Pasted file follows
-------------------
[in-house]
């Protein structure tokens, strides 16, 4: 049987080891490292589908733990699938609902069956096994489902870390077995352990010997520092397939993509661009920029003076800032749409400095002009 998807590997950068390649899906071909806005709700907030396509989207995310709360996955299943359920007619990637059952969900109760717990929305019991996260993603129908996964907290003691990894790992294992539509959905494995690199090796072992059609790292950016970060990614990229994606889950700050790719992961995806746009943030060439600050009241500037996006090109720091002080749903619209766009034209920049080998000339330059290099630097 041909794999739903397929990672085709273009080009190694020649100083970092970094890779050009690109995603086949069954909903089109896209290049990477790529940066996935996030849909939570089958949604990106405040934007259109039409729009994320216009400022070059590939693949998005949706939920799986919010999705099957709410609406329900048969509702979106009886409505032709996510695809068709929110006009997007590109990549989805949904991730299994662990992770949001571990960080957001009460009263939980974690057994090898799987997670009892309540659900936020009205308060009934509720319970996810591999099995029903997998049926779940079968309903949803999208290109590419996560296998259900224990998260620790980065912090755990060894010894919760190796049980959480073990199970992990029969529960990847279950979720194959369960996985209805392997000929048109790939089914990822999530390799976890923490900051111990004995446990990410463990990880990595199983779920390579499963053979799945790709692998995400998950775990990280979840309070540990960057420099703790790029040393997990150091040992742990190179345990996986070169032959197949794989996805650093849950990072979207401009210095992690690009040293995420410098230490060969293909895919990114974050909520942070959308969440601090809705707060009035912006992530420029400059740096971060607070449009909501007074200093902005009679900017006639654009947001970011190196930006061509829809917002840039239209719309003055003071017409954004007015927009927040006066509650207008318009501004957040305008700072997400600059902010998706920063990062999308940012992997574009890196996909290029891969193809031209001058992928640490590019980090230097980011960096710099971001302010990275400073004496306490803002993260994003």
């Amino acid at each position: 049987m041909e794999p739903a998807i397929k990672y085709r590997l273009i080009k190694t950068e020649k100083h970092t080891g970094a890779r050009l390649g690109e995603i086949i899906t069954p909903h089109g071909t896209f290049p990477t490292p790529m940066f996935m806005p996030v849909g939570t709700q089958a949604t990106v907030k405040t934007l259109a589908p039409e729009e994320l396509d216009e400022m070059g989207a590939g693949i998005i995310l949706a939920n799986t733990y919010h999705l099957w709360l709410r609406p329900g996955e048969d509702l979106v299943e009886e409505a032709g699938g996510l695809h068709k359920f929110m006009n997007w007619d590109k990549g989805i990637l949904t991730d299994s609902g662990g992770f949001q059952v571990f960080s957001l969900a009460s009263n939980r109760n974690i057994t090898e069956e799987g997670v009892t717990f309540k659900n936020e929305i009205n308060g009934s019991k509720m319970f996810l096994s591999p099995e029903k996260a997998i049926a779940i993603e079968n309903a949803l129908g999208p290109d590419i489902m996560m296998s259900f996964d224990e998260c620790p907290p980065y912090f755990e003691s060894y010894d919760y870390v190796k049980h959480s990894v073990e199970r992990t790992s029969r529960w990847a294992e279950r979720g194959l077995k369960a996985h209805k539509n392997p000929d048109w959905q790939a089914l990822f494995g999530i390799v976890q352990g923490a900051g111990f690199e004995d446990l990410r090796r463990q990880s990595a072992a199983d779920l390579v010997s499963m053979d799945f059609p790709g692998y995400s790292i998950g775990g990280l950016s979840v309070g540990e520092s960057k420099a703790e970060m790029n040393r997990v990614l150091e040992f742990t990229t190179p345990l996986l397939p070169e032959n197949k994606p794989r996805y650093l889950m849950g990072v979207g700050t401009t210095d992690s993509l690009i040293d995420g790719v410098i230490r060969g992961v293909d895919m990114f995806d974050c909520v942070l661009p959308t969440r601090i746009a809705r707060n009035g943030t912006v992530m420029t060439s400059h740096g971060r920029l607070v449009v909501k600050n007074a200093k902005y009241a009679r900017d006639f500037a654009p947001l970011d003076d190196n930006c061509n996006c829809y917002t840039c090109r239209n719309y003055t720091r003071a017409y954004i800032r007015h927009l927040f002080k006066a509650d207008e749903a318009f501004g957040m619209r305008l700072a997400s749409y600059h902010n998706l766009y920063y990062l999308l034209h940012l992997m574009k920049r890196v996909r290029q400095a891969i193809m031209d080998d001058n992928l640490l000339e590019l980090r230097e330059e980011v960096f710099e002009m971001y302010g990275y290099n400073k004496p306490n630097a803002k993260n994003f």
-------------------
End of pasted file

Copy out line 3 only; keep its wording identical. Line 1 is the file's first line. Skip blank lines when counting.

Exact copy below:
């Amino acid at each position: 049987m041909e794999p739903a998807i397929k990672y085709r590997l273009i080009k190694t950068e020649k100083h970092t080891g970094a890779r050009l390649g690109e995603i086949i899906t069954p909903h089109g071909t896209f290049p990477t490292p790529m940066f996935m806005p996030v849909g939570t709700q089958a949604t990106v907030k405040t934007l259109a589908p039409e729009e994320l396509d216009e400022m070059g989207a590939g693949i998005i995310l949706a939920n799986t733990y919010h999705l099957w709360l709410r609406p329900g996955e048969d509702l979106v299943e009886e409505a032709g699938g996510l695809h068709k359920f929110m006009n997007w007619d590109k990549g989805i990637l949904t991730d299994s609902g662990g992770f949001q059952v571990f960080s957001l969900a009460s009263n939980r109760n974690i057994t090898e069956e799987g997670v009892t717990f309540k659900n936020e929305i009205n308060g009934s019991k509720m319970f996810l096994s591999p099995e029903k996260a997998i049926a779940i993603e079968n309903a949803l129908g999208p290109d590419i489902m996560m296998s259900f996964d224990e998260c620790p907290p980065y912090f755990e003691s060894y010894d919760y870390v190796k049980h959480s990894v073990e199970r992990t790992s029969r529960w990847a294992e279950r979720g194959l077995k369960a996985h209805k539509n392997p000929d048109w959905q790939a089914l990822f494995g999530i390799v976890q352990g923490a900051g111990f690199e004995d446990l990410r090796r463990q990880s990595a072992a199983d779920l390579v010997s499963m053979d799945f059609p790709g692998y995400s790292i998950g775990g990280l950016s979840v309070g540990e520092s960057k420099a703790e970060m790029n040393r997990v990614l150091e040992f742990t990229t190179p345990l996986l397939p070169e032959n197949k994606p794989r996805y650093l889950m849950g990072v979207g700050t401009t210095d992690s993509l690009i040293d995420g790719v410098i230490r060969g992961v293909d895919m990114f995806d974050c909520v942070l661009p959308t969440r601090i746009a809705r707060n009035g943030t912006v992530m420029t060439s400059h740096g971060r920029l607070v449009v909501k600050n007074a200093k902005y009241a009679r900017d006639f500037a654009p947001l970011d003076d190196n930006c061509n996006c829809y917002t840039c090109r239209n719309y003055t720091r003071a017409y954004i800032r007015h927009l927040f002080k006066a509650d207008e749903a318009f501004g957040m619209r305008l700072a997400s749409y600059h902010n998706l766009y920063y990062l999308l034209h940012l992997m574009k920049r890196v996909r290029q400095a891969i193809m031209d080998d001058n992928l640490l000339e590019l980090r230097e330059e980011v960096f710099e002009m971001y302010g990275y290099n400073k004496p306490n630097a803002k993260n994003f």